Between the end of COVID-19 relief, Biden’s Student Loan Forgiveness Initiative, and the IDR Account Adjustment, student loan repayment has seen a serious shake-up.
As we draw nearer to the likely end of the student loan payment pause, understanding Biden’s latest initiative, the REPAYE plan, could be an essential part of your repayment strategy. This modified Income Based Repayment (IBR) plan falls under the IDR umbrella, but enrollment and qualifications differ slightly from previous IDR plans.
Read on to learn about the updated REPAYE and what it might mean for your student loans.
What is REPAYE?
In January 2023, the Department of Education proposed changes to student loan income-driven repayment plans, making it more straightforward and affordable for federal borrowers to repay their loans.
Called REPAYE, or Revised Pay As You Earn Repayment Plan, this plan could significantly reduce monthly payments and shorten repayment timelines for some borrowers. It’s also meant to simplify repayment options for borrowers instead of having them parse through the four existing repayment plans.
How Is REPAYE Different From Other IDR?
The REPAYE proposal augments the already in-place IDR (Income-Driven Repayment) plan for federal student loan borrowers. Here’s how repayment would change for qualifying borrowers.
5% discretionary income payments for undergrads
Previously under IDR, monthly student loan payments for undergraduates were capped at 10% of a borrower’s discretionary income, with discretionary income defined as “any income above 150% of the poverty guideline amount for their state.”
Under the new REPAYE plan, monthly payments would be capped at 5% of a borrower’s monthly discretionary income for undergraduate loans and 10% for graduate loans. The discretionary income standard would also rise to 225%. That means the amount of a borrower’s income used to calculate monthly payments would be significantly reduced compared to the previous plan.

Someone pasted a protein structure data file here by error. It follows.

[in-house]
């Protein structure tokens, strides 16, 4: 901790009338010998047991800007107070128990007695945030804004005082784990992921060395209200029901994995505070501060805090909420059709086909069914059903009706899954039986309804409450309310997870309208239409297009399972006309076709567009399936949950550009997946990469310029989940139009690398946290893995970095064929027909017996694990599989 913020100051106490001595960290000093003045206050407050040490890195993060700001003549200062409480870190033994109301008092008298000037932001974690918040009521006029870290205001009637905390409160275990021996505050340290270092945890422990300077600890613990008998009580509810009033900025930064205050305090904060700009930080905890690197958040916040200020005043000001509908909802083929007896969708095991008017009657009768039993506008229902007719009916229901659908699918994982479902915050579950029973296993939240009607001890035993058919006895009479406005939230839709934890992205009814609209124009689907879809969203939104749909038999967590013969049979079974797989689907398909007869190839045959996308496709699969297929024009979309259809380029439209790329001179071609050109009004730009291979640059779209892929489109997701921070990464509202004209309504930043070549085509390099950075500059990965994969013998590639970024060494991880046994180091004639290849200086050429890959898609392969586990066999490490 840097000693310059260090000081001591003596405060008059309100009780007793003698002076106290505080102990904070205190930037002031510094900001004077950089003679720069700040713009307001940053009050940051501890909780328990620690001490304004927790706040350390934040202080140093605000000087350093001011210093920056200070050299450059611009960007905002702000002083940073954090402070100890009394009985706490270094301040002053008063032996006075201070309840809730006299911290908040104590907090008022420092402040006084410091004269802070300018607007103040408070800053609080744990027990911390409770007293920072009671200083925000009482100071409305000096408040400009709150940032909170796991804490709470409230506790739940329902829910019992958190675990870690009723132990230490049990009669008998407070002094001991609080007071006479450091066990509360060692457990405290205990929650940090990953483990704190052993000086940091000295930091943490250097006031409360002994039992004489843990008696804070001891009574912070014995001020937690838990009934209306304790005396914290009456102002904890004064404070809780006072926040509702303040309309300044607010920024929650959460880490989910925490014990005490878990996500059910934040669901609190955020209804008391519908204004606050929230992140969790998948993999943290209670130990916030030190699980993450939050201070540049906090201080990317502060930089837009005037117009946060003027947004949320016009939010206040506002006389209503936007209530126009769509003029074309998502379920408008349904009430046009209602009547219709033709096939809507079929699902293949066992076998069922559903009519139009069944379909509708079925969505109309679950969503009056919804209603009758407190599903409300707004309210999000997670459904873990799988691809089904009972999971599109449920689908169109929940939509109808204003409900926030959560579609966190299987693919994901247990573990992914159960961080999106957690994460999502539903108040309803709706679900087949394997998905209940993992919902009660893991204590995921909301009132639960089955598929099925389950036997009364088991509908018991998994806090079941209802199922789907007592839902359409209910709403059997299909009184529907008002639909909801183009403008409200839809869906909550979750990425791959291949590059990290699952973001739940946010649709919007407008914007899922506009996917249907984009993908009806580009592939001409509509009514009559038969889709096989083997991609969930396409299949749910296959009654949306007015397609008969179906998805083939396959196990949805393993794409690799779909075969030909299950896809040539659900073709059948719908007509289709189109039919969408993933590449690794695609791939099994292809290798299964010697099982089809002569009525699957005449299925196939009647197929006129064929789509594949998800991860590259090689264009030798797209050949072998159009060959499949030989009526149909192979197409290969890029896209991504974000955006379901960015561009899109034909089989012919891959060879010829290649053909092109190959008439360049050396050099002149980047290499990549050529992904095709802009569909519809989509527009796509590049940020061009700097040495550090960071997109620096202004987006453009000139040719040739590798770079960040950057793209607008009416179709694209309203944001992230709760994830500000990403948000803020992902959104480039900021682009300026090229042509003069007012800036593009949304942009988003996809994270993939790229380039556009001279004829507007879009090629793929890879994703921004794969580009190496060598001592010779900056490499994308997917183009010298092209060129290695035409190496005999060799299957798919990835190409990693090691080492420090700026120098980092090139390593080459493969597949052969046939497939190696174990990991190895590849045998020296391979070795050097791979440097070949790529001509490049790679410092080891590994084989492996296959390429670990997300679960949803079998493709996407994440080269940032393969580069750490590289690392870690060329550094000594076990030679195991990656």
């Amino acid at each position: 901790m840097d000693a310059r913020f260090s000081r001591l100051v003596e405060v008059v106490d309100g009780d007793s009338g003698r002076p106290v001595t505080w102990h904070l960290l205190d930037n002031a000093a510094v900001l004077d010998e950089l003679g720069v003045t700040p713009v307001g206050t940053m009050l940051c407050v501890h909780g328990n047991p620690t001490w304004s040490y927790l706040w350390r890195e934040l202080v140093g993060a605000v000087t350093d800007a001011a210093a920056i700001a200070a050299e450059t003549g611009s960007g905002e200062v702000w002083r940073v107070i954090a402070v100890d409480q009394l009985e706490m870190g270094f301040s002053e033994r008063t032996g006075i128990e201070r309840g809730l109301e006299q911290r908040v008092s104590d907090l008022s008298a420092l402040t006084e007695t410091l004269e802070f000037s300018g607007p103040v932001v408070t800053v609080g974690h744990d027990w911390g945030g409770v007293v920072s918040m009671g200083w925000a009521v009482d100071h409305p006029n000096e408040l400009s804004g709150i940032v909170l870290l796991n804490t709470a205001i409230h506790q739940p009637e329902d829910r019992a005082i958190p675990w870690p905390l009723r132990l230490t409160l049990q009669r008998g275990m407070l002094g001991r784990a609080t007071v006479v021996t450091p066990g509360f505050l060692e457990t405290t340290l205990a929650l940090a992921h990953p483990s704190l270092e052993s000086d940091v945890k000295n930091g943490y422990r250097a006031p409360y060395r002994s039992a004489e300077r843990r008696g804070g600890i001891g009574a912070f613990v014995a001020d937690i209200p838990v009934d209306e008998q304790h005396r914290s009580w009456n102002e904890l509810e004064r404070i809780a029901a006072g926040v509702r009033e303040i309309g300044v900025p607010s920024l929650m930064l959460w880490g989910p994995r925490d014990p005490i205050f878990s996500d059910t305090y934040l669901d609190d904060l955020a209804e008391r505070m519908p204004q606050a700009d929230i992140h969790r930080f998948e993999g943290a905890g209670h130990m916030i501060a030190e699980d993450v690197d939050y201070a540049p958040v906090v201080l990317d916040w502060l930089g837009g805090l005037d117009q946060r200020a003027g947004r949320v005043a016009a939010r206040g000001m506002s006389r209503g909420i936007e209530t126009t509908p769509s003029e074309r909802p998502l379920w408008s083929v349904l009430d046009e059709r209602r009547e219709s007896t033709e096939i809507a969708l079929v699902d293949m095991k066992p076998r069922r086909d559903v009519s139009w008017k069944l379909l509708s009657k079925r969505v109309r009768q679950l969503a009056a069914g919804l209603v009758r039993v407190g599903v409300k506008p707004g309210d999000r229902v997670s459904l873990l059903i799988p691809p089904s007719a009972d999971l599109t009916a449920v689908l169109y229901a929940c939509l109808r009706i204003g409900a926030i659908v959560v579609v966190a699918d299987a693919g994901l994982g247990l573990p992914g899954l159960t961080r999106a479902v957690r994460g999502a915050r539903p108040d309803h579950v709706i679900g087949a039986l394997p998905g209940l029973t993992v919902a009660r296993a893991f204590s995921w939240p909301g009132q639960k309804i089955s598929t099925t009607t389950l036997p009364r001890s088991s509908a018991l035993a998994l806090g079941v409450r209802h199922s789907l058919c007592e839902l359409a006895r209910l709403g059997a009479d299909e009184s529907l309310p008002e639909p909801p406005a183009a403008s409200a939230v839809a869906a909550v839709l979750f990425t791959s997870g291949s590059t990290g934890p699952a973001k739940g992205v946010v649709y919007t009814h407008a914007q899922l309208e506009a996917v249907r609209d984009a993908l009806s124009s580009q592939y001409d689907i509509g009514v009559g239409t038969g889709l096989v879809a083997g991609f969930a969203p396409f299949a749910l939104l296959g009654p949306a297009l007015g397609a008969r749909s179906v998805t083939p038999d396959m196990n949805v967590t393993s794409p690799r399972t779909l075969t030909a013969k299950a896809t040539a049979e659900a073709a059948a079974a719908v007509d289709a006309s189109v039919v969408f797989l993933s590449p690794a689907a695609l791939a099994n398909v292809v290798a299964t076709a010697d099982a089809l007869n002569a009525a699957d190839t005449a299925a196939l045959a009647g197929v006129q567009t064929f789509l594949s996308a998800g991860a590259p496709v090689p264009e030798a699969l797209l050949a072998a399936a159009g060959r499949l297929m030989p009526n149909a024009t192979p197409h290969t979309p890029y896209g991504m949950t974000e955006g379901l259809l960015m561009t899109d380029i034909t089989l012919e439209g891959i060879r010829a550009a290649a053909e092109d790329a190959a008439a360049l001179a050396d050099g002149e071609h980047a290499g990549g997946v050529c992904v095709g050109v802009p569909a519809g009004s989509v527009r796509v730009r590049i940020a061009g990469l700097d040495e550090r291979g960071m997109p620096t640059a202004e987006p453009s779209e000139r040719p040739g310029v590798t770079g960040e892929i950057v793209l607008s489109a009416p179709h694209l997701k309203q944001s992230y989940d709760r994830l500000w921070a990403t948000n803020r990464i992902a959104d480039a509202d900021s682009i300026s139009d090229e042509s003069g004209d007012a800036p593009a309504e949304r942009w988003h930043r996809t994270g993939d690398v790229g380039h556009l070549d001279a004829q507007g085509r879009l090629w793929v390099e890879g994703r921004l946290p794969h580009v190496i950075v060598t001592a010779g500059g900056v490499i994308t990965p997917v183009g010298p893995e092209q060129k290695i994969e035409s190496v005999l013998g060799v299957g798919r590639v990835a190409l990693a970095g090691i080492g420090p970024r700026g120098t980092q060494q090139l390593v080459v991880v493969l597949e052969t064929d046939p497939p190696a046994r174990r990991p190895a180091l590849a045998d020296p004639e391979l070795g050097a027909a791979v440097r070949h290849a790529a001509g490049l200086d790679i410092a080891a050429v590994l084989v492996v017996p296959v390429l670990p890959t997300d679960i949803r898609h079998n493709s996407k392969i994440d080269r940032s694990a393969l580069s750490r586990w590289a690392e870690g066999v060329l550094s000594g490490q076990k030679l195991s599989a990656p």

$0 monthly payments
Single borrowers who make less than $30,500 annually and households of four who make $62,400 annually would make $0 monthly payments towards their loans. If the borrower qualifies for the $0 monthly payments, the change would also mean no interest will accrue on their owed balance. What’s more, these $0 monthly payments would still count towards IDR or PSLF programs.
With regular payments, no interest accrual
Under old IDR plans, the borrower's monthly payments sometimes were less than the monthly interest building on the loan. That meant even if a borrower made their regular monthly payment, their balance would continue to grow.
Under modified REPAYE guidelines, interest won't accumulate on the loan if a borrower makes regular, on-time monthly payments.
Under the current REPAYE plan, borrowers can have their loan balances forgiven after 20 years of regular monthly payments (25 years for graduate loans).
Under the newly proposed REPAYE guidelines, borrowers who take out loans of $12,000 or less would be eligible for forgiveness after 10 years of repayment. For every additional $1,000 borrowed, another year of repayment would be added for forgiveness.
For example, if someone borrowed $15,000, they would be eligible for forgiveness after 15 years of regular payments.
Additionally, REPAYE would loosen the guidelines around deferment and forgiveness. It would also allow borrowers to consolidate their loans without compromising their forgiveness plan.
Under the new guidelines, delinquent borrowers at least 75 behind on payment would be auto-enrolled in the program. That means they’d automatically be on a plan with the lowest monthly payment.
Who Can Benefit from REPAYE?
Both graduate and undergraduate federal loan borrowers qualify for the new REPAYE plan. However, parents enrolled in Parent PLUS loans do not qualify for REPAYE.
While Biden’s Student Loan Forgiveness Initiative has been challenged in court and largely placed on hold, these proposed changes to REPAYE would provide some much-needed relief for borrowers as the student loan payment freeze ends. Some may even consider the changes to REPAYE to be their own form of forgiveness.
That’s because for qualifying borrowers, it would reduce monthly payments and put borrowers in the past to full forgiveness faster. It also gives borrowers in default a chance to resume payments with little legwork on their end.
How Can You Enroll in the Modified REPAYE?
These changes to IDR are exciting for many but also confusing. Some existing IDR programs are being phased out, others will stay, and some require enrollment.
Let’s break down the existing repayments plans, which will automatically reflect on your loan repayment, and which require an application:
*”At-risk” refers to borrowers who have defaulted on their loans.
The changes to REPAYE are set to go into effect this summer.
While the REPAYE proposal has been announced, the Department of Education hasn’t offered specifics on when borrowers could enroll. It's unlikely borrowers will be able to enroll in the new program before the student loan freeze ends.
Not sure which IDR plan is the right fit for you? Use Chipper to compare the plans side-by-side to find the one that makes the most sense for your finances. Figure out the lowest payment, highest forgiveness amount, and shortest payoff period with Chipper.